Two days after a gunman fatally shot 26 people and wounded many others at a church in rural Texas, the pastor of a Florida congregation hopped on Instagram to show off the signs posted on every door of his church. If you've come to breach the peace, it warns, be ready for a firefight.
The signs have been up for about a year at the River at Tampa Bay Church, associate pastor Allen Hawes told the Tampa Bay Times. But in light of the Sutherland Springs shooting earlier this month—along with the Las Vegas mass shooting that killed 59—the River figured it was a good time to publicize the fact that its congregants are packing.
"It is a deterrent," Hawes told the paper, later adding, "Because we are a church that is on television, we are very involved in the community. We want people to know that this is a safe zone."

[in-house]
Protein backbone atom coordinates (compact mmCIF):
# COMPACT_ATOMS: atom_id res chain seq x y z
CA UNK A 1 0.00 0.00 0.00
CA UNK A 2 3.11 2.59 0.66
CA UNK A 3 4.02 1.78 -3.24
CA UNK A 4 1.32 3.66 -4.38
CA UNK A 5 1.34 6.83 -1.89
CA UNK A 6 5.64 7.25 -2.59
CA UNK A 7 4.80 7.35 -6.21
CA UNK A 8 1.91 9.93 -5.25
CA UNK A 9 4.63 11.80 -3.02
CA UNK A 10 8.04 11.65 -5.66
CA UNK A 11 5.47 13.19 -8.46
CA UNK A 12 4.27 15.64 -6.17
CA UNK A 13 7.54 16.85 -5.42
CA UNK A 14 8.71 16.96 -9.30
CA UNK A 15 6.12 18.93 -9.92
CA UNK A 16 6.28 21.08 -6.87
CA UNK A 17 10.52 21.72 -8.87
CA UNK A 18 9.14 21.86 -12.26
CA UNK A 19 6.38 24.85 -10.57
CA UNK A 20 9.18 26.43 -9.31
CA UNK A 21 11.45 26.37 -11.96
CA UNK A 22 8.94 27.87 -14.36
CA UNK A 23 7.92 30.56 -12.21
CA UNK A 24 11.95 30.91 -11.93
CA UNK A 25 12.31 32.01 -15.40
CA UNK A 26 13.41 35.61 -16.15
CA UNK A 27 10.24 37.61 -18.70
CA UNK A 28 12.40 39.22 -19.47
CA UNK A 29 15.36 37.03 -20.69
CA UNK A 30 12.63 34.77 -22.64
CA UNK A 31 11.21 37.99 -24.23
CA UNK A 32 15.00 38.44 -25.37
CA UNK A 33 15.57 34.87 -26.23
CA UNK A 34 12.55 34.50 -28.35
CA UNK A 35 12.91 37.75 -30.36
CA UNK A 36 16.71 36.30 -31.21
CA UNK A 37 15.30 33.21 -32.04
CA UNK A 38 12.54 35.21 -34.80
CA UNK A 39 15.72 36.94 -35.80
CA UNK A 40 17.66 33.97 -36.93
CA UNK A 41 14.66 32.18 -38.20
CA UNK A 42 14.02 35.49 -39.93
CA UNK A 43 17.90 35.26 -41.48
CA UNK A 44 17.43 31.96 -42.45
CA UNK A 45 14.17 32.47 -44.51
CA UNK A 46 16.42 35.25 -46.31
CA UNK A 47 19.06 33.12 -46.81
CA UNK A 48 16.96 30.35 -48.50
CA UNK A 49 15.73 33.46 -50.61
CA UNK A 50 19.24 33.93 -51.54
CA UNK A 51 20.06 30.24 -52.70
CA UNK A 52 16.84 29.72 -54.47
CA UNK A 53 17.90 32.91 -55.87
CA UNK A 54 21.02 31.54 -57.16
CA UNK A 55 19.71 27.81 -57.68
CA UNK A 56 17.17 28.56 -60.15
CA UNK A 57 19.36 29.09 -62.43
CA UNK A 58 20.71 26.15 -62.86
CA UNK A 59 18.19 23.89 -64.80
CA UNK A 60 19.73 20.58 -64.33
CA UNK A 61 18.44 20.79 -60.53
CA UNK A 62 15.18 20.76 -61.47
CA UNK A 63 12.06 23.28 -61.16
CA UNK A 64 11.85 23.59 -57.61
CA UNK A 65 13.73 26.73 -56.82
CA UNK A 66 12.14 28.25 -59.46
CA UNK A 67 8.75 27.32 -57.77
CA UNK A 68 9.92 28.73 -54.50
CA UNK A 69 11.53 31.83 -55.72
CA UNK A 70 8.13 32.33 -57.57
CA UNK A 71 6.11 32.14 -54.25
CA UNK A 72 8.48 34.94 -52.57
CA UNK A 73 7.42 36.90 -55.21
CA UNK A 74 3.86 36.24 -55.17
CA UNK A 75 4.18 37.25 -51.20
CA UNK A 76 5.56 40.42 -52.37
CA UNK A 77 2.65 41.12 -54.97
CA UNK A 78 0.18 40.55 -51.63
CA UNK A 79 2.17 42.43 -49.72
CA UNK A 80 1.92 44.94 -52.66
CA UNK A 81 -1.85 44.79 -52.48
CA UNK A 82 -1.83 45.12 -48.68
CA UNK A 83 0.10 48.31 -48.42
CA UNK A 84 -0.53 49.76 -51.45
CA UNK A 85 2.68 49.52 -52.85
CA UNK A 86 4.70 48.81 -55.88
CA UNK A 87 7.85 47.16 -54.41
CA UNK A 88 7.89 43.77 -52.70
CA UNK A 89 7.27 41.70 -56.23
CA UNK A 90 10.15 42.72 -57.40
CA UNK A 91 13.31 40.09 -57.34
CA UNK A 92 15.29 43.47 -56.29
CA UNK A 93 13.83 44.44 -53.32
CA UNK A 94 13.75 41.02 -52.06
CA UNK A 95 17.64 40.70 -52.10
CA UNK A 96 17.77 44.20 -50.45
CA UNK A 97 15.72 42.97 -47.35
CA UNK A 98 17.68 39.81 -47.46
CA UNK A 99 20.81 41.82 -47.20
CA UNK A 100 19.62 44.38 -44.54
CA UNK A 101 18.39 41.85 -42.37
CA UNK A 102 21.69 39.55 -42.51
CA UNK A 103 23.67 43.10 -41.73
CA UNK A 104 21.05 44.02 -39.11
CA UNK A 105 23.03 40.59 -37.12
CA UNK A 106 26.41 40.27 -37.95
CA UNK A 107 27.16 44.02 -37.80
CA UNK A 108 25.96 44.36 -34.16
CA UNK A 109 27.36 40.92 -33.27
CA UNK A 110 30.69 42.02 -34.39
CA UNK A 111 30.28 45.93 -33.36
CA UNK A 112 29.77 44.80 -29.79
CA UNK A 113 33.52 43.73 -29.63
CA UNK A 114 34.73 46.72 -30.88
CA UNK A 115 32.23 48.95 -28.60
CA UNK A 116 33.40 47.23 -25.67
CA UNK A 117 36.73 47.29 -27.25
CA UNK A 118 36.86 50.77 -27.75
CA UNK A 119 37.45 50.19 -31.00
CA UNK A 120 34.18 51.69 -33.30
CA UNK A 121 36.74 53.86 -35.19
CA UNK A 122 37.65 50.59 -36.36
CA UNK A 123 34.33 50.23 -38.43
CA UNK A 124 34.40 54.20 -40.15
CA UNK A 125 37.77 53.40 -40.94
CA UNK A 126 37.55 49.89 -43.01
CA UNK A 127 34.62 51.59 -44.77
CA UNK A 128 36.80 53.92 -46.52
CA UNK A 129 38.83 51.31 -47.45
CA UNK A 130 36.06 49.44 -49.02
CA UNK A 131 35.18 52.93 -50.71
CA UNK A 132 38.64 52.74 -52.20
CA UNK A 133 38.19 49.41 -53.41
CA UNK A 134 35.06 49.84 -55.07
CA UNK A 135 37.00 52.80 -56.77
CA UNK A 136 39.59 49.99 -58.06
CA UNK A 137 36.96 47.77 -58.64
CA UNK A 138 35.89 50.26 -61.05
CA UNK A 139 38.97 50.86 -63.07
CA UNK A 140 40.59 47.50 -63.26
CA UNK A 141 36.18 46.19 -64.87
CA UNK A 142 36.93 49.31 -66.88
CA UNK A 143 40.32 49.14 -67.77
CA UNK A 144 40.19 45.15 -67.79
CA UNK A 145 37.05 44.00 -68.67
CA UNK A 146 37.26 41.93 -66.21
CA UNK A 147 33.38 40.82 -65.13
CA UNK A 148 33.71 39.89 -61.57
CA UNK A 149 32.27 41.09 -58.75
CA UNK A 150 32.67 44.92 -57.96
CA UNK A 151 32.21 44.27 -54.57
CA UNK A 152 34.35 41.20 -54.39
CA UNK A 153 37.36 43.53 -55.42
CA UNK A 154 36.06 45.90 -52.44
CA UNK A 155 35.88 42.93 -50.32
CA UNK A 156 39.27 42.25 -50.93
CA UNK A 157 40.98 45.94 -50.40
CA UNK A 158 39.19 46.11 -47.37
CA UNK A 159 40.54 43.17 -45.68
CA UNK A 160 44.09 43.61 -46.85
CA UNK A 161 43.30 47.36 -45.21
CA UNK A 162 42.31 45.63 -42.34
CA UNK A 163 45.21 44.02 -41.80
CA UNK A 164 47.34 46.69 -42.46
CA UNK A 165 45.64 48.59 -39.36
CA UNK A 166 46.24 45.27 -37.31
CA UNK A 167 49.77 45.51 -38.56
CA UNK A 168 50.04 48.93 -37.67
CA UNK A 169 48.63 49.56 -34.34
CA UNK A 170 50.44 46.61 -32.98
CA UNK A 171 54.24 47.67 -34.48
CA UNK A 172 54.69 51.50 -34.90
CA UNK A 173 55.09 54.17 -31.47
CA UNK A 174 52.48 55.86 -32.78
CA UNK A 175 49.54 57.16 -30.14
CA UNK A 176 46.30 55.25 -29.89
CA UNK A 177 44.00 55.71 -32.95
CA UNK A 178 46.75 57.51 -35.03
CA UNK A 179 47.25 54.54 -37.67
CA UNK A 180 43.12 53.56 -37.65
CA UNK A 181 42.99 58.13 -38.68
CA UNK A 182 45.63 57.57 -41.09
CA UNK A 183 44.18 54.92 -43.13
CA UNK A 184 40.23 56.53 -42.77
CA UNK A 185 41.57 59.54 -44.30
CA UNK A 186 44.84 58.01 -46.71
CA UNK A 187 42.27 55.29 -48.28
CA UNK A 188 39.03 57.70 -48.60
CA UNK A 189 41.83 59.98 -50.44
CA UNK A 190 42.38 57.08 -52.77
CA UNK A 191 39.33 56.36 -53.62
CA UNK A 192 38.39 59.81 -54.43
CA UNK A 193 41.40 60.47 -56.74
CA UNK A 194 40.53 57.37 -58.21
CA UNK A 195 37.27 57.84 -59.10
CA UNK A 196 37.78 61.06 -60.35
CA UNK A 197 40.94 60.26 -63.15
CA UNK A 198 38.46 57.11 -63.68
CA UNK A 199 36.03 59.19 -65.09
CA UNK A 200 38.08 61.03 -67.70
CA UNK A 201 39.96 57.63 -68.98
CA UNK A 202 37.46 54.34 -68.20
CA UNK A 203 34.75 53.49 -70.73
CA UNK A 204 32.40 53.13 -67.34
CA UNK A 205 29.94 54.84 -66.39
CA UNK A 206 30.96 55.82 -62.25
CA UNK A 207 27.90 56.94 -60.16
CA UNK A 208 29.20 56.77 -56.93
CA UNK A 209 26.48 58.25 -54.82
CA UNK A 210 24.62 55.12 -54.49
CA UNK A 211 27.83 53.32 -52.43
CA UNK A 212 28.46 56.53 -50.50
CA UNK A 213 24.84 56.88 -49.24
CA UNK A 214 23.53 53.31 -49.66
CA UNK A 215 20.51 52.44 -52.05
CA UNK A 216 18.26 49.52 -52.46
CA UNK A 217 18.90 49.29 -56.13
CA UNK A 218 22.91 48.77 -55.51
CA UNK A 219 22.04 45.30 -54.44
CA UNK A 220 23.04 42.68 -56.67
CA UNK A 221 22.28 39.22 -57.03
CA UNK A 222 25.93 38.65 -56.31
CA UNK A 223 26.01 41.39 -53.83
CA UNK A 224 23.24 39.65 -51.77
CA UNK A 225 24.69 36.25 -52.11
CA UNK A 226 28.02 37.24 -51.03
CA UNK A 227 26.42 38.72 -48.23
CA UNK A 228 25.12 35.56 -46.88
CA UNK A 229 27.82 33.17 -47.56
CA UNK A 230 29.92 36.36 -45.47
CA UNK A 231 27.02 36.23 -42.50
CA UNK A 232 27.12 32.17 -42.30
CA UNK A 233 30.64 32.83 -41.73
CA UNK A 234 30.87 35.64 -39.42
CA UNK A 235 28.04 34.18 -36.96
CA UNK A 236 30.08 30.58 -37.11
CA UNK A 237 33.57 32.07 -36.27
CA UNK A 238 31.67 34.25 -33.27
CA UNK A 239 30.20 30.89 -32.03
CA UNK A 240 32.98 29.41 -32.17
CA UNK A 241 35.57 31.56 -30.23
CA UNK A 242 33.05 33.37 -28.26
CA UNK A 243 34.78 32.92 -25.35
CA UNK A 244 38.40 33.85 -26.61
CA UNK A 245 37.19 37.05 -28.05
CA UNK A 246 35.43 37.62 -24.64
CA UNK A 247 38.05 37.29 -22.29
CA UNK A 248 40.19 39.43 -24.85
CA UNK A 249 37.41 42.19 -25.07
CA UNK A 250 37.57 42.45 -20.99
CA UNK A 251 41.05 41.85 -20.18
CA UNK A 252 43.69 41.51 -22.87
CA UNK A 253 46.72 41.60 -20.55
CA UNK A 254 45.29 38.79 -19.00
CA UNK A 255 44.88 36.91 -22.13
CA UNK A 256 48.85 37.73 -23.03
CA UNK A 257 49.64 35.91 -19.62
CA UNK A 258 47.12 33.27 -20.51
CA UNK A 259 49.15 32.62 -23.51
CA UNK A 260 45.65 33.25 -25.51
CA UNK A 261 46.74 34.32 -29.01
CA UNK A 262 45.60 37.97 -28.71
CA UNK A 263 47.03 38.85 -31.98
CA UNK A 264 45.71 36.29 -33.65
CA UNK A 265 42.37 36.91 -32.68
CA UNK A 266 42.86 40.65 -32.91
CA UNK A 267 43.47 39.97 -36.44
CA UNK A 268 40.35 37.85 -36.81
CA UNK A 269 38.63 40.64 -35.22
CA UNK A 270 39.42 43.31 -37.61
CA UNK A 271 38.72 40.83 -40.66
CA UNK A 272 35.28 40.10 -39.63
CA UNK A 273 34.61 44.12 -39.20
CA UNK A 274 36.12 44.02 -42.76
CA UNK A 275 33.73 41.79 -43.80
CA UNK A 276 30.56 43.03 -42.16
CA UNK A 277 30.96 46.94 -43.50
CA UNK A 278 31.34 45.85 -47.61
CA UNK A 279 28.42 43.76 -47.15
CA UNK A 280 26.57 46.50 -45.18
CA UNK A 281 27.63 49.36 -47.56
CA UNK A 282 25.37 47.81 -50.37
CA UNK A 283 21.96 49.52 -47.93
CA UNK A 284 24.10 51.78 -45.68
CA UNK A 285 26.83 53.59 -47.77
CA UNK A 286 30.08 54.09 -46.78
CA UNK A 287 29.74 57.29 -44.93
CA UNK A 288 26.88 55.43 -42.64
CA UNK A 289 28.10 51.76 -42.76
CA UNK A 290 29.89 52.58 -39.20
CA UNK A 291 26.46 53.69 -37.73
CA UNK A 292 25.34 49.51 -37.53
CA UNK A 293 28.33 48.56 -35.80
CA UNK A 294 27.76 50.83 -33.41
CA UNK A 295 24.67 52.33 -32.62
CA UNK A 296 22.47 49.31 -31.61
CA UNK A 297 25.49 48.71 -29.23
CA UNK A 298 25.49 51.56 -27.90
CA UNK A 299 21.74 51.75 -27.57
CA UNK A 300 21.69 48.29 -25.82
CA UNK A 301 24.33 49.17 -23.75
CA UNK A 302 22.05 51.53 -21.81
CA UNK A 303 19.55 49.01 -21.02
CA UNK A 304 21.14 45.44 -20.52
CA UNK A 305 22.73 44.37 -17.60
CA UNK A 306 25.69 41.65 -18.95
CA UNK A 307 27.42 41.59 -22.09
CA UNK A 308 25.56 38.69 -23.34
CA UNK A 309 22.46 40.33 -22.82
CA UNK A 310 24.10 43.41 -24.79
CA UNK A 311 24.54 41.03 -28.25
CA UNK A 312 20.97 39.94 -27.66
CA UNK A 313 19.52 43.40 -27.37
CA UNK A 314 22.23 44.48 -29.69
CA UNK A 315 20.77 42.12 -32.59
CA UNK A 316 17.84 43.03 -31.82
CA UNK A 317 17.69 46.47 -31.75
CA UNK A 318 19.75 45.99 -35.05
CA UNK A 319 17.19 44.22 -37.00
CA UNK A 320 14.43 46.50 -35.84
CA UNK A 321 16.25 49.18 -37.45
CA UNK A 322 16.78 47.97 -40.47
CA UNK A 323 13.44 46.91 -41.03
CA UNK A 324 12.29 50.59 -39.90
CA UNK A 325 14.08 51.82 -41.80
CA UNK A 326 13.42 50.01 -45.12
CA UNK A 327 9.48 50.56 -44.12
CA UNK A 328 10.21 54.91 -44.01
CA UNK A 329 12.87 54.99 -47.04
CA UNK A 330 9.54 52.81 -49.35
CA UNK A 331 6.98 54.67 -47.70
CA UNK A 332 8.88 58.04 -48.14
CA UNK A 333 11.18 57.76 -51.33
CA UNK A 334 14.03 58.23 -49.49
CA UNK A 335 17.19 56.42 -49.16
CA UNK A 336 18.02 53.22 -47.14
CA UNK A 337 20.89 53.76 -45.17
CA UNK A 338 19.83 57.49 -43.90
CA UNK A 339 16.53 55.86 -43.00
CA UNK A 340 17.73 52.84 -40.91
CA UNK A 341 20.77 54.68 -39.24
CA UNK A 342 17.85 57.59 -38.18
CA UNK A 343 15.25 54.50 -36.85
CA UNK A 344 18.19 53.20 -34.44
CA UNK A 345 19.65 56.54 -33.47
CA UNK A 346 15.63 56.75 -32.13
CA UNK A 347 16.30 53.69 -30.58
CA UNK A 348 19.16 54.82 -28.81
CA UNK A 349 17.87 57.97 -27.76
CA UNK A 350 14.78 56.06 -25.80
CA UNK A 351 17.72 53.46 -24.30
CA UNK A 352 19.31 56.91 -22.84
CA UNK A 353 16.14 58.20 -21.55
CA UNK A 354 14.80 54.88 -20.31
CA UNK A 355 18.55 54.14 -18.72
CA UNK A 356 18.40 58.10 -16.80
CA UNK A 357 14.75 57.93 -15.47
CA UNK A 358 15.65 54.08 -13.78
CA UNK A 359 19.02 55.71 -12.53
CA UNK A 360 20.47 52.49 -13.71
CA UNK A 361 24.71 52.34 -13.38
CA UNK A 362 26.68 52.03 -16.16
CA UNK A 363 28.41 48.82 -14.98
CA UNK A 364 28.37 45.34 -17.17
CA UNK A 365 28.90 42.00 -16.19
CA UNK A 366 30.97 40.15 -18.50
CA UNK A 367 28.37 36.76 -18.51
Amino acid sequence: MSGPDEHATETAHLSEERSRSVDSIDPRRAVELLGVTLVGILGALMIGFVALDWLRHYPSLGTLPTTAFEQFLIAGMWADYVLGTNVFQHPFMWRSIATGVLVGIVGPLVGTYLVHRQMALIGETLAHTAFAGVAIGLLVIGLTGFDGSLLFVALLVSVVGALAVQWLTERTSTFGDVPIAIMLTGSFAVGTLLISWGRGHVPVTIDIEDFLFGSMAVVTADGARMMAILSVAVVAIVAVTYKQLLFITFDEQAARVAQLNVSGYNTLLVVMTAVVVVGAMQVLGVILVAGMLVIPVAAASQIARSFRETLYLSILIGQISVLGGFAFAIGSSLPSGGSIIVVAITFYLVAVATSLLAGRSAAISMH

The church draws upwards of 1,000 people to its Sunday services, which are broadcast on social media, according to local affiliate FOX 13. A number of those in the crowd are liable to carry weapons—whether that's a worshipper with a concealed-carry permit, a plainclothes guard, or a cop hired to patrol the property. Hawes himself has a concealed-carry permit; he told the Times he likes to stay strapped with a Springfield handgun.
"We are not a soft target," he told the paper. "People here will defend their families."
The massacre in Texas came to a close after two locals shot and chased down the perpetrator, inspiring a wave of wannabe "good guys with guns"—essentially, people who believe the answer to gun violence is more firearms, except in the right hands. The argument is still a central talking point for the gun rights movement, even though research strongly suggests the theory is bogus.
As Hawes asked the local FOX affiliate, "Would I rather ruffle a few feathers, or do I want to count bodies?"
Follow Drew Schwartz on Twitter.